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LIDAR images of Tintinhull area.

Lidar (Light detection and ranging) technology uses laser distance measuring technology to conduct topographic mapping.The LIDAR system measures distances directly from the aircraft to the ground during flight, using laser ranging. LIDAR has many applications in the field of archaeology including aiding in the planning of field campaigns, mapping features beneath forest canopy and providing an overview of broad, continuous features that may be indistinguishable on the ground. LIDAR can also provide archaeologists with the ability to create high-resolution digital elevation models (DEMs) of archaeological sites that can reveal micro-topography that are otherwise hidden by vegetation.

TLHG purchased the LIDAR tiles originally produced by The Environment Agency which cover some of the area around around the village. These were processed using the open source software, LandSerf to reveal surface features of archeological interest. We were particularly interested in the spread bank which we had found when doing a survey of the medieval ridge and furrow in the West Field and comparison with the LIDAR images. .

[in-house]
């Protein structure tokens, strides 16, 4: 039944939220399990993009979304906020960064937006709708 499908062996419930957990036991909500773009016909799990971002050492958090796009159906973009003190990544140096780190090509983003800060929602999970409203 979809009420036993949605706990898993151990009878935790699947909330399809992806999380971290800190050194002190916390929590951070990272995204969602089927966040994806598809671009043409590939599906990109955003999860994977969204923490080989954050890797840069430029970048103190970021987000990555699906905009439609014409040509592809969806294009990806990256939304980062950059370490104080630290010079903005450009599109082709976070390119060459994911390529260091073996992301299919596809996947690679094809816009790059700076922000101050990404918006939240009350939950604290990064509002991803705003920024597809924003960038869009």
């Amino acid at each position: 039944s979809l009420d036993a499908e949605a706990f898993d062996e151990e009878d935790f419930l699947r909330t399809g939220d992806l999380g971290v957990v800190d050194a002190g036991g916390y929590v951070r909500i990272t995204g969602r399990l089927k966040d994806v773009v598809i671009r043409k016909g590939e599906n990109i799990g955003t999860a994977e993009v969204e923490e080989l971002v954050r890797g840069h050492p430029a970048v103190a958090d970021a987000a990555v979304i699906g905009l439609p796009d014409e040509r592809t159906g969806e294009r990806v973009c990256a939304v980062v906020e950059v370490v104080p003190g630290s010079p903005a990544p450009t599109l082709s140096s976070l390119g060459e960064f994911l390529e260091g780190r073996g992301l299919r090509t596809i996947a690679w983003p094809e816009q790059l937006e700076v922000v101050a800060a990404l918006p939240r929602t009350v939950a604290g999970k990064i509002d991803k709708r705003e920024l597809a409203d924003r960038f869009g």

The processed images clearly show the presence of an archaeological feature which closely follows the outline determined in the landscape survey.

Processed combined LIDAR tiles of a section of the West Field.

With more extreme processing of the lower tile, the ridge and furrow can be seen to overlay the bank as indicated in the next image. It should be noted that there appears to be a further linear feature to the right of the bank (with the dot at its lower end) which is also overlain by the ridge and furrow.

 

The diameter of the bank is ca 300m and is centred in the next field on a depression (the pond) where incidentally there are also some very large standing blue lias slabs of unknown function.

Fragments of large blue lias slabs at "the centre" of curvature of the spread bank

It appeared from the landscape survey and the LIDAR images that we were dealing with a pre-historic enclosure of some sort intriguingly similar to the oppidum discovered in Ilchester. In 2012 a trench was dug across the feature under the guidance of an archeologist but failed to find any evidence of any archaeological significance.

The tile for the northern boundary of the southern part of the parish immedialtely adjacent to the Fosse Way (the diagonal top left) was also purchased. This was to examine if there was any evidence of a stucture at the highest point within this part of the parish. This possibility resulted from a geophysics survey of the area which showed possible evidence. As of this November 2013 this has not been investigated further.

 

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